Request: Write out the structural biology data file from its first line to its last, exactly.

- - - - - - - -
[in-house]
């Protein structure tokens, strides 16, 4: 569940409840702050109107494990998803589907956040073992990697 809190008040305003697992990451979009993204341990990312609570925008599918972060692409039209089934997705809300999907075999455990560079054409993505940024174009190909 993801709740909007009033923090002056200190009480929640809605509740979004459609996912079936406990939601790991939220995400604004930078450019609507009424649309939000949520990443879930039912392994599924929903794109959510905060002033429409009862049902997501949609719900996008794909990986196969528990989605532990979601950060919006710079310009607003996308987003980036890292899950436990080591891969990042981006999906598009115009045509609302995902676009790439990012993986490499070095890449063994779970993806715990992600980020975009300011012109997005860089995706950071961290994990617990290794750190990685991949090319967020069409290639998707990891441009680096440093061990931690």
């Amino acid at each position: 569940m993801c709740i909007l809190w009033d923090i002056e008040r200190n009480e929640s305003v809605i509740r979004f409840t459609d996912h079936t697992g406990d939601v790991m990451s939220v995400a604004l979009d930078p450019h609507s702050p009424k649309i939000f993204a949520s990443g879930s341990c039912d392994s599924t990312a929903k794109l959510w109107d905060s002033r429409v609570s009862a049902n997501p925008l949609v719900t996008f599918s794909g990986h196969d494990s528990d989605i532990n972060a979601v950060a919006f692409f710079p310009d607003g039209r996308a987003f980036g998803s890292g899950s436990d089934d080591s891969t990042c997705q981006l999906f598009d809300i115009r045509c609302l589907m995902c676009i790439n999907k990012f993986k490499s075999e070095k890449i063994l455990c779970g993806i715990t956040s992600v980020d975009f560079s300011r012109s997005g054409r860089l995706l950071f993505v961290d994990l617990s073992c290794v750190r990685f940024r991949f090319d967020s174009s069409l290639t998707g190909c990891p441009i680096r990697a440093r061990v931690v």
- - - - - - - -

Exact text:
[in-house]
């Protein structure tokens, strides 16, 4: 569940409840702050109107494990998803589907956040073992990697 809190008040305003697992990451979009993204341990990312609570925008599918972060692409039209089934997705809300999907075999455990560079054409993505940024174009190909 993801709740909007009033923090002056200190009480929640809605509740979004459609996912079936406990939601790991939220995400604004930078450019609507009424649309939000949520990443879930039912392994599924929903794109959510905060002033429409009862049902997501949609719900996008794909990986196969528990989605532990979601950060919006710079310009607003996308987003980036890292899950436990080591891969990042981006999906598009115009045509609302995902676009790439990012993986490499070095890449063994779970993806715990992600980020975009300011012109997005860089995706950071961290994990617990290794750190990685991949090319967020069409290639998707990891441009680096440093061990931690």
């Amino acid at each position: 569940m993801c709740i909007l809190w009033d923090i002056e008040r200190n009480e929640s305003v809605i509740r979004f409840t459609d996912h079936t697992g406990d939601v790991m990451s939220v995400a604004l979009d930078p450019h609507s702050p009424k649309i939000f993204a949520s990443g879930s341990c039912d392994s599924t990312a929903k794109l959510w109107d905060s002033r429409v609570s009862a049902n997501p925008l949609v719900t996008f599918s794909g990986h196969d494990s528990d989605i532990n972060a979601v950060a919006f692409f710079p310009d607003g039209r996308a987003f980036g998803s890292g899950s436990d089934d080591s891969t990042c997705q981006l999906f598009d809300i115009r045509c609302l589907m995902c676009i790439n999907k990012f993986k490499s075999e070095k890449i063994l455990c779970g993806i715990t956040s992600v980020d975009f560079s300011r012109s997005g054409r860089l995706l950071f993505v961290d994990l617990s073992c290794v750190r990685f940024r991949f090319d967020s174009s069409l290639t998707g190909c990891p441009i680096r990697a440093r061990v931690v």